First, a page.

When working I go to sleep quite early, between 9 and 10pm. I normally do not drink caffeine after lunchtime, and often drink camomile, or hot milk and honey, or hot chocolate before I go to sleep. I am so rock and roll.

'It's going to be SO cosy in bed!' That is what my Ma always told us as kids. I believe it too. Once I am tucked up under my blankets very little in the world can disturb me.

I dedicate time to winding down after a day. I have a shower, get dressed in my PJ's and drink my tea. I have a brilliant book I am looking forward to on the bedside table - this week it is Julian of Norwich. I read a few chapters before I begin to feel myself getting sleepy. 

Compline, I always say that in bed. For me, it is a way of reviewing the day with God: this happened; that happened; I said something stupid; I needed You; You were there for me. Then there is those last words: The Lord grant us a quiet night and a perfect end. I always translate that in my head, selfishly perhaps: God grant me rest. I have always prayed for sleep.

After that, if it is more that 5 minutes before I hit the world of nod I am surprised.

I sleep deeply. Sometimes too deeply. I have slept through fire drills and through teenagers having a dorm party (probably best). I have slept through a French holiday house being hit by lightening (or I would have done, had not my Ma woken me up to tell me about it), and through two day coach journeys to Poland and the South of Spain.  Noise, it seems, does not worry me that much.

I can sleep anywhere, most especially in cars (almost instantly), trains (despite paranoia about missing my stop), planes (I'll be snoozing before take off, and will see you after landing) and meetings (including Church services); indoors or outdoors, in a bed or on the floor. I am a lover of comfort, but it is not a requirement for relative unconsciousness. Neither is darkness: there have been no blinds on the skylights in this flat since I moved in. It drives other people mad! I barely notice.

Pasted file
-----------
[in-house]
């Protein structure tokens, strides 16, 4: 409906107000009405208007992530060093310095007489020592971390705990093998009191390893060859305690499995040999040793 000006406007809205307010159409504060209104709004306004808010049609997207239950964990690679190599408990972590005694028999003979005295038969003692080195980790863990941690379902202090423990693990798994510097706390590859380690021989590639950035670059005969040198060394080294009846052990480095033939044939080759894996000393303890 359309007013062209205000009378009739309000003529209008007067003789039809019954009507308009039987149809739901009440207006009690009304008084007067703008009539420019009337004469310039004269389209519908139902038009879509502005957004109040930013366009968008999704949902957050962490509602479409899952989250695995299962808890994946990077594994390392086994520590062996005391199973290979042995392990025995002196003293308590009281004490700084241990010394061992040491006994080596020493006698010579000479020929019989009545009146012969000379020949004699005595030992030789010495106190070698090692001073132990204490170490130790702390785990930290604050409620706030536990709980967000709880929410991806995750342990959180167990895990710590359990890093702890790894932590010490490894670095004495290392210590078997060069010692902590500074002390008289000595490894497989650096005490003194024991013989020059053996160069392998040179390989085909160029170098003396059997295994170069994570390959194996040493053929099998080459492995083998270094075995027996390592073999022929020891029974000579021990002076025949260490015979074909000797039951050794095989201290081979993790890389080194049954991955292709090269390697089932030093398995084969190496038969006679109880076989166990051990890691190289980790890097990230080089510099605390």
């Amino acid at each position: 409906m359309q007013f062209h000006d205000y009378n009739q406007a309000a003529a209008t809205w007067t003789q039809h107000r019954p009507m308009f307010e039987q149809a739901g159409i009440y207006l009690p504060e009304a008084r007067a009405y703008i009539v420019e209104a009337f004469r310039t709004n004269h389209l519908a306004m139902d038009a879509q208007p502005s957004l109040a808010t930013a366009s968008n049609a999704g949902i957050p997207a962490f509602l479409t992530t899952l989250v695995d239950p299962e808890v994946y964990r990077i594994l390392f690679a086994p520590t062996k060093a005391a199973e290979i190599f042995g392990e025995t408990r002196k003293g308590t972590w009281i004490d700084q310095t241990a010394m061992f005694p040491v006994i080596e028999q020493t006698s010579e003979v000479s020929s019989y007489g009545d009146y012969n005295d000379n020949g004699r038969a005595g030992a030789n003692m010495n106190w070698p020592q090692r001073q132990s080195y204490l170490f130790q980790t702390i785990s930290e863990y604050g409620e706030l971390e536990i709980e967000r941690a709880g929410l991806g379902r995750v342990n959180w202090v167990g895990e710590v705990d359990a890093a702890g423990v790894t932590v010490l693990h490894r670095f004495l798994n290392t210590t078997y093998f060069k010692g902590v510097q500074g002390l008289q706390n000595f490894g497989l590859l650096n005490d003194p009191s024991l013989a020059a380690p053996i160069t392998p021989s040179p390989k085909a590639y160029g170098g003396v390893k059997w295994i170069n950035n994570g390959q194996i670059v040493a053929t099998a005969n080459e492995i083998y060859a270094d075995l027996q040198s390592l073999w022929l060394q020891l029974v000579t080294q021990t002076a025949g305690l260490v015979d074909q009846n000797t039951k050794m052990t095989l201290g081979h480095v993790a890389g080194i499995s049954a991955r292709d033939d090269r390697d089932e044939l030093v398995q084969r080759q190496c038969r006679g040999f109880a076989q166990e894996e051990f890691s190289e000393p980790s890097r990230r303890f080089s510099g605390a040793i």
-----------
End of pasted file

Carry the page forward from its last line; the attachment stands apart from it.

Stress, such as we had with OFSTED last week, only makes me want to sleep more.

Apparently, Scientists believe the position in which a person goes to sleep provides an important clue about the kind of person they are. They have spoken about 6 different positions in which people naturally fall to sleep. Thinking about it, I can safely say that I adopt two of these positions with any regularity, the foetus and the starfish.

The Foetus: Those who curl up in the foetus position are described as tough on the outside but sensitive at heart. They may be shy when they first meet somebody, but soon relax. More than twice as many women as men tend to adopt this position.

Log: Lying on your side with both arms down by your side. These sleepers are easy going, social people who like being part of the in-crowd, and who are trusting of strangers. However, they may be gullible.